Born in Honolulu, Hawaii, on April 14, 1917, Francis Brown Wai grew up living the American Dream. His father, Kim Wai, had emigrated from China and become a successful banker, while mother Rosina was a native Hawaiian. Educated at Honolulu’s elite Punahou prep school, Francis earned athletic letters in track, football and baseball by the time he graduated in 1935. After two years at California’s Sacramento Junior College, he transferred to UCLA, from which the four-sport athlete graduated in 1940 with a bachelor’s degree in economics.
As war clouds gathered, Wai enlisted in the Hawaii National Guard, which sent him to the U.S. Army’s Officer Candidate School, at Fort Benning, Ga. On Sept. 27, 1941, he was commissioned a second lieutenant—a rare feat for an American of Asian or Pacific Islander ancestry. Assigned as an intelligence officer in Headquarters Company, 34th Infantry Regiment, 24th Infantry Division, Capt. Wai was in Oahu when the Japanese attacked on Dec. 7, 1941, and shipped to Australia with the division in 1943.
In April 1944 the division participated in Operation Reckless, the seizure of Hollandia, Papua New Guinea, an Allied victory that eliminated all Japanese forces east of the base. Wai’s reinforced 34th Infantry helped capture Biak Island. Once that springboard was secured in August, the 24th Infantry Division was attached to X Corps for the opening move in Gen. Douglas MacArthur’s promised return to the Philippines—the October 20 landing on Leyte Island.
The 34th Infantry came ashore at Palo, or Red Beach. Landing in the fifth wave, Wai was shocked by what he found. The first four waves of troops were pinned down on the beachhead, leaderless and disorganized due to heavy casualties among their officers. Between them and frontline Japanese defensive positions amid palm groves there was virtually no cover, only an intervening stretch of low-lying rice paddies.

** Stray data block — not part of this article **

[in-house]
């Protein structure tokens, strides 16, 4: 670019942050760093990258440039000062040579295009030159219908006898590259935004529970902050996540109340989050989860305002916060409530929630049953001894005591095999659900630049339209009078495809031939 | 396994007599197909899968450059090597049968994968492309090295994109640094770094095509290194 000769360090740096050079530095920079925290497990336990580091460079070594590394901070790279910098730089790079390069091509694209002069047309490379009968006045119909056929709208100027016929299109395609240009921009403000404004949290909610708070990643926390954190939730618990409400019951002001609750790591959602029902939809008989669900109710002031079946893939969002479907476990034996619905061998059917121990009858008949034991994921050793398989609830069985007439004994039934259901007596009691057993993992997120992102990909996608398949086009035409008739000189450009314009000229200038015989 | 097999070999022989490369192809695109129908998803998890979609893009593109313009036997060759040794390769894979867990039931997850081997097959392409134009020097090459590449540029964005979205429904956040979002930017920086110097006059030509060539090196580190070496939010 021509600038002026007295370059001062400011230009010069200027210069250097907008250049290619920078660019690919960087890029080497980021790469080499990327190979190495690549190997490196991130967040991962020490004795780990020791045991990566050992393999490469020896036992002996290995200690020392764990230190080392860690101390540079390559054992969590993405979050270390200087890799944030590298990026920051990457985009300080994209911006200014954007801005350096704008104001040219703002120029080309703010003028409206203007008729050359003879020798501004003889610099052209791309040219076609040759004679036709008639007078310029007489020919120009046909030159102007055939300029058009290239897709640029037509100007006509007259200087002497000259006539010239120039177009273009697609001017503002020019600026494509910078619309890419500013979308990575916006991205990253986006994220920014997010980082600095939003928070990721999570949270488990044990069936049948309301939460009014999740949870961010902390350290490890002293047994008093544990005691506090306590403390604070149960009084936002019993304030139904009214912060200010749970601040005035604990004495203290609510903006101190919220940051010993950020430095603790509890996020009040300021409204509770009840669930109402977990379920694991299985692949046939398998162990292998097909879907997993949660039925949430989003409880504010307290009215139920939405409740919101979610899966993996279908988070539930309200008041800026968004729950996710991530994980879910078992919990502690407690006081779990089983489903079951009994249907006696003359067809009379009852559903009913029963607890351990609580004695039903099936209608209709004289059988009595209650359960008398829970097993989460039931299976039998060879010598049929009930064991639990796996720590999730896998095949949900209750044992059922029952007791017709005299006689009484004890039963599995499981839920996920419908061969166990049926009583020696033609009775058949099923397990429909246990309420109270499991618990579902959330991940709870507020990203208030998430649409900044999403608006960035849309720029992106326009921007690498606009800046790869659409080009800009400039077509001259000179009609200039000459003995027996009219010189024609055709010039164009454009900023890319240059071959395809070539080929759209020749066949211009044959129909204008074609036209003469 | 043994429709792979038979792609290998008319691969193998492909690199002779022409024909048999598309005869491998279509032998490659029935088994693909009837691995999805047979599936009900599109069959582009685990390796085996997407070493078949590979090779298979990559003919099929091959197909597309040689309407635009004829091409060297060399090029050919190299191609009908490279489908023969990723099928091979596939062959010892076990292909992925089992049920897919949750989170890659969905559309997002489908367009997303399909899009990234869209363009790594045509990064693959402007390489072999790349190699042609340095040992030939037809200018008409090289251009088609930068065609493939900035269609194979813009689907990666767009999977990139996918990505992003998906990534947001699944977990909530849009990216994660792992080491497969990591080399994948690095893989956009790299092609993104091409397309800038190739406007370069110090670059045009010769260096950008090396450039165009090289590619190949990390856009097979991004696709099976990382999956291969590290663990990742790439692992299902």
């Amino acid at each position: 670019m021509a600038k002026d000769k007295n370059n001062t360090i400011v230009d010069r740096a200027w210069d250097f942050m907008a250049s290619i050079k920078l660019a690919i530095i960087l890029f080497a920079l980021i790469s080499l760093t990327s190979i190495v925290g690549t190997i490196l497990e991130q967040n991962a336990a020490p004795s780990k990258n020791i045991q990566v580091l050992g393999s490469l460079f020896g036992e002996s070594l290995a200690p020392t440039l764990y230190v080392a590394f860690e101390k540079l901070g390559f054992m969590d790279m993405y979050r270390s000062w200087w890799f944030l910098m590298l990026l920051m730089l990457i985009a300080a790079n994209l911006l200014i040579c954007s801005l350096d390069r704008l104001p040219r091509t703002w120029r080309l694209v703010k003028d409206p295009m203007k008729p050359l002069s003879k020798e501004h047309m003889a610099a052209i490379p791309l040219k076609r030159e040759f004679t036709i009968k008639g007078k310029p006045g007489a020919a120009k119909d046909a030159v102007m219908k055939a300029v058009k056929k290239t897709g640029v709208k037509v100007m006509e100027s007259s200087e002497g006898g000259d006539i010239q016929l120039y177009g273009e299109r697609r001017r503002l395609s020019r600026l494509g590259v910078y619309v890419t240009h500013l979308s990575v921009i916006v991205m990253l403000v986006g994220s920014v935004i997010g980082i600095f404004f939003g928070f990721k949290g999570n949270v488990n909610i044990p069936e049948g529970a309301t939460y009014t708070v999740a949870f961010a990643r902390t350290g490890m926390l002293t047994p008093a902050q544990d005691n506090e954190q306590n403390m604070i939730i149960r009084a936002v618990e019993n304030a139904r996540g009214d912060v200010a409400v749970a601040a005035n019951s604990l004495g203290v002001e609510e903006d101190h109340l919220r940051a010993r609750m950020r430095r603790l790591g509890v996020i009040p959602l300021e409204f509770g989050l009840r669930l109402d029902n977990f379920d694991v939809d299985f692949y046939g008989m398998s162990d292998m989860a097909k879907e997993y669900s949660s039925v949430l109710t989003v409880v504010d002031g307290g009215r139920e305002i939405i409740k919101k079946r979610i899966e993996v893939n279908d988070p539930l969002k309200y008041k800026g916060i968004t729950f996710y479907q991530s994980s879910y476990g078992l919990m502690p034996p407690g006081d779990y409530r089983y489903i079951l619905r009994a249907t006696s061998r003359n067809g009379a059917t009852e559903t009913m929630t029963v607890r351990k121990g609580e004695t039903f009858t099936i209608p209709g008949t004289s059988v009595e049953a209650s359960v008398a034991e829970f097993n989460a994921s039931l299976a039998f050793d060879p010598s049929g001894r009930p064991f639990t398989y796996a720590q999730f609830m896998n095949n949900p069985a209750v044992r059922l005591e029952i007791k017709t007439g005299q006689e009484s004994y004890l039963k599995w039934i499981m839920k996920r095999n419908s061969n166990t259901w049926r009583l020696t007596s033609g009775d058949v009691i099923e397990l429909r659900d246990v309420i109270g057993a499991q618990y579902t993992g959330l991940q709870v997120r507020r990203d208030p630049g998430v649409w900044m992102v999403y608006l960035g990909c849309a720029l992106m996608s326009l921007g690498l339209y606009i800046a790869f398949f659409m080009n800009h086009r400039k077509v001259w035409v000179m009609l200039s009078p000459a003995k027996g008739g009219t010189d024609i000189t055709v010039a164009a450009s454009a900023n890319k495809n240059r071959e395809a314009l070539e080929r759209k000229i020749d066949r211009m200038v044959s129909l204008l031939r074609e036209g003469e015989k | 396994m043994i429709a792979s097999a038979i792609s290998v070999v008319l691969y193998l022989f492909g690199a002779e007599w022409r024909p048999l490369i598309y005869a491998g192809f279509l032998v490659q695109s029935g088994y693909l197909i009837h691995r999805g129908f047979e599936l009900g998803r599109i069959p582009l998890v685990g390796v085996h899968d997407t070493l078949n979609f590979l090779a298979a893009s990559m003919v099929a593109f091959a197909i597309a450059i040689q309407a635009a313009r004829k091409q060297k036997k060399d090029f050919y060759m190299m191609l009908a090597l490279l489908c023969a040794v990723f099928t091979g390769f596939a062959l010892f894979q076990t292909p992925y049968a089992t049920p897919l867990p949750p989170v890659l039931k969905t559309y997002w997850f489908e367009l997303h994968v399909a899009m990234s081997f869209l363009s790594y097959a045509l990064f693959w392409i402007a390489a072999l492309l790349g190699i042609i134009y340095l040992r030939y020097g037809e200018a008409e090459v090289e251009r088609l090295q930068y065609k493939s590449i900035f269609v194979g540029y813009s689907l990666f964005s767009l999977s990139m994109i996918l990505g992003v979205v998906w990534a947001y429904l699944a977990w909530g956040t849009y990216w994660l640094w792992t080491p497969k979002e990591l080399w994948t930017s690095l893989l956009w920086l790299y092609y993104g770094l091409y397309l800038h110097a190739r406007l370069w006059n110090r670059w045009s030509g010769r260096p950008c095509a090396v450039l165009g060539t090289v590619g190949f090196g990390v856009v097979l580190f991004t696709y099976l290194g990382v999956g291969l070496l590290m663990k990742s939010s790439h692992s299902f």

Assuming command of everyone within earshot, Wai, seeing little alternative, led an assault party forward, practically daring the enemy to fire at him. In doing just that, the Japanese gunners gave away their positions, allowing the captain and his team to pinpoint and eliminate the enemy. While leading an attack on the last remaining pillbox in the grove, however, Wai’s luck ran out, its defenders killing him before they themselves were overrun. According to a subsequent posthumous citation, “Capt. Wai’s courageous, aggressive leadership inspired the men, even after his death, to advance and destroy the enemy.” By late afternoon Red Beach was securely in American hands.
At 6 p.m. that day a burial detail interred Wai in a makeshift American military cemetery in Palo. Repatriated in 1949, his remains were reinterred with full military honors that September 8 at the National Memorial Cemetery of the Pacific (aka the “Punchbowl”) in Honolulu. Wai’s parents and 100 relatives and friends were in attendance.
In the wake of Wai’s actions on Red Beach his regimental commander, Col. Aubrey Newman, had recommended the hard-charging captain for a posthumous Medal of Honor, but the Army instead had awarded Wai the Distinguished Service Cross. In 1996, however, allegations of past prejudicial treatment of Asian American service members led Congress to direct the Army to review the records. As a result the branch upgraded 22 DSCs granted to Asian Americans to Medals of Honor. All but two were granted to Japanese Americans of the 442nd Regimental Combat Team and 100th Infantry Battalion. One of the two went to Rudolph D. Davila, a Texan of Spanish-Filipino descent, for his heroism at Anzio, Italy, in May 1944. The other went to Wai.
On June 21, 2000, President Bill Clinton presented Robert Wai the Medal of Honor on behalf of his late brother Francis—the only American of Chinese ancestry yet to have received the United States’ highest medal for valor. MH